I have no desire to ban all weapons. I have no desire to ban all handguns. Please don’t e-mail me with statistics. These statistics have been massaged by both sides of this debate so much that you can prove almost anything if you look at the right statistic. I’m sure there’s some advocates for guns who can show me a statistic in which having a gun makes you smarter, more attractive and more successful in life. I’m sure someone on the other side of the argument can show me statistics that banning weapons allows you to own two hybrids and increases the whale population.
Reasonable people should be able to sit down and come up with a reasonable laws. Keep the zealots from both sides in the closet. (Zealots would be those who think everyone should be able to have any gun that anyone wants. On the other side, a zealot would be someone who believes that all guns should be outlawed.)
PS. I was asked how I could get through college and medical school and type something so badly. I’m sure that the question was rhetorical but I’ll answer it any way. When you major in Chemistry and take calculus, you don’t write many papers. This why, on my blog, I have a paid editor to fix my mistakes. I’m a terrible editor of my own writing. Oh, in medical school, the best that I can recall, we wrote one paper in 4 years. 🙂
I’m not particularly inclined to steer discussion about the Virginia Tech tragedy in a political direction.
Not that I consider it exploitive to do so. Politics at its best is about solving real-life problems.
It is sensible to try to understand a tragedy, learn from it, and develop policies that would prevent it from being repeated.
(Though ideally, we’d have a media that would be more patient and deliberate about gathering the facts, so we’d have a better understanding before talking about solutions.)
But quite frankly, we are already in the middle of dealing with hugely important yet difficult issues, Iraq, global warming, the Prosecutor Purge investigation and more.
As a practical matter, a shift towards discussing gun control could stall momentum on these other matters, with little expectation of making much headway on new gun legislation.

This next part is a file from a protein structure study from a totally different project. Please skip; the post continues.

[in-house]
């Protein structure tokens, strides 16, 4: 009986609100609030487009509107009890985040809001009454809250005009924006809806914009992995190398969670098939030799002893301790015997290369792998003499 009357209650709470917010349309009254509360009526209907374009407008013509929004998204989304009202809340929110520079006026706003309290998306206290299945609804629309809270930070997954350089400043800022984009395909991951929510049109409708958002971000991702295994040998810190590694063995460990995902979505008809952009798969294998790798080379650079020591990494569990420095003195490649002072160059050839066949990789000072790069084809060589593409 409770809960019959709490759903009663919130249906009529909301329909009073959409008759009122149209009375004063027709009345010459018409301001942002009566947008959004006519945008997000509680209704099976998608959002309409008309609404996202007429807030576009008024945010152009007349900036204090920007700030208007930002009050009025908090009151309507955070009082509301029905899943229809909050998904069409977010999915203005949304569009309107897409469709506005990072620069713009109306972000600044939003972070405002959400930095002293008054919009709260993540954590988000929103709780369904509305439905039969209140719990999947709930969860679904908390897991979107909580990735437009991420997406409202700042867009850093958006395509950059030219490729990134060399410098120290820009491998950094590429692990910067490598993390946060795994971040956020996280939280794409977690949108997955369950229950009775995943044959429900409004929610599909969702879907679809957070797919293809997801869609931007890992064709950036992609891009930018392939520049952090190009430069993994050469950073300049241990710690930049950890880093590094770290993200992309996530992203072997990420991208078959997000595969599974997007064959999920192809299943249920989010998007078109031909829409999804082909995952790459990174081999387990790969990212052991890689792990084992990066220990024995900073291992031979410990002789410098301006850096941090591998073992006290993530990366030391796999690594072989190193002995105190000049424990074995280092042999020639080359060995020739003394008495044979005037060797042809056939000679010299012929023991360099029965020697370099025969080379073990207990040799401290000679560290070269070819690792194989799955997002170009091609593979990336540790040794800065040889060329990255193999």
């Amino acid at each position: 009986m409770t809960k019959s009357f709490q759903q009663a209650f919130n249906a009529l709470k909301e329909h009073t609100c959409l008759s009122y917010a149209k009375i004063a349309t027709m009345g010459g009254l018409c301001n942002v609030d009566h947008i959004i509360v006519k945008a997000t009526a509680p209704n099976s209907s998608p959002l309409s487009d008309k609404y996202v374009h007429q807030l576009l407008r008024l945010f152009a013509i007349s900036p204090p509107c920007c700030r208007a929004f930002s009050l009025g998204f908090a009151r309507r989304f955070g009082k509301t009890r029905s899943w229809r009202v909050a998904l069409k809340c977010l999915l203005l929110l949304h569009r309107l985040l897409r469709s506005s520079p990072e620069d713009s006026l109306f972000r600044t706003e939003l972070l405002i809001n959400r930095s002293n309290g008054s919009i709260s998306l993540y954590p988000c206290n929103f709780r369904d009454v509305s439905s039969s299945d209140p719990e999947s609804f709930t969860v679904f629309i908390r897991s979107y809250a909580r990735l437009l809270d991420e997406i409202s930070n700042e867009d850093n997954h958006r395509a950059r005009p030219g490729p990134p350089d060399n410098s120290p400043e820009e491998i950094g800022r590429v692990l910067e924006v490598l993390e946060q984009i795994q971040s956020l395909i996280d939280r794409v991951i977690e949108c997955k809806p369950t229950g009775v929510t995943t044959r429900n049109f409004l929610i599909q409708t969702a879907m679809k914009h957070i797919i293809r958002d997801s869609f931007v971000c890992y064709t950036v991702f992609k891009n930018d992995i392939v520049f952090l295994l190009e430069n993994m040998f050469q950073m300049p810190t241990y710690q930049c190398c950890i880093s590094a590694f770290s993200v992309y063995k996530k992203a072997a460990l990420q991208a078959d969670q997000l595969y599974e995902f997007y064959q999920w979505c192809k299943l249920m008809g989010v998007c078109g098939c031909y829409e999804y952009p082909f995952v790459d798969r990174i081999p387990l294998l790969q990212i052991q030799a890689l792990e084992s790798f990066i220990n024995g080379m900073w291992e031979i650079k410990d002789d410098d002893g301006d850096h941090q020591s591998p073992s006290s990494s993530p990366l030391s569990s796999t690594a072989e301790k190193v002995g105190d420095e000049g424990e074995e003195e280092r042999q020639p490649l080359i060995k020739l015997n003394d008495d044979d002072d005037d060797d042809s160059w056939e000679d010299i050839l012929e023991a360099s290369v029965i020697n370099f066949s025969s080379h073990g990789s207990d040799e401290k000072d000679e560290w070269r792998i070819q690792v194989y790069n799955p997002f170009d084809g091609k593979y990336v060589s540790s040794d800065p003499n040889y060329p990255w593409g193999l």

President Bush seems to be thinking the same.
He has generally avoided inserting himself in sudden news events that are not part of his planned agenda. But yesterday, after attending a ceremony at Virginia Tech, he told ABC News he expected the mass shooting to spark “a lot of policy debate.”
Yet, we don’t have the ability to prevent the gun control debate from re-starting.
The public is going to make up their own minds as to what issue they are most concerned about at a given moment.
If gun violence is on their minds, political leaders have to be prepared to address those concerns.
That’s why I’ve never been comfortable with the political strategy of many Dems to de-prioritize gun control, in hopes of picking up a few red states.
I discussed this Tom Schaller here last year. He makes a compelling case in Whistling Past Dixie that abandoning gun control is a small political price to win over the West.
But it’s hard to drop an issue, when the problem persists.
Gun violence hasn’t really gone anywhere. And when it resurfaces with a vengeance, you gotta deal with it.
(Though folks are smart to recognize that there are mental health policy issues to deal with too, in the wake of this tragedy.)
In the end, it’s not about what you or I or the party leaders want. It’s what the people want.
Which means picking and choosing issues is not always an option.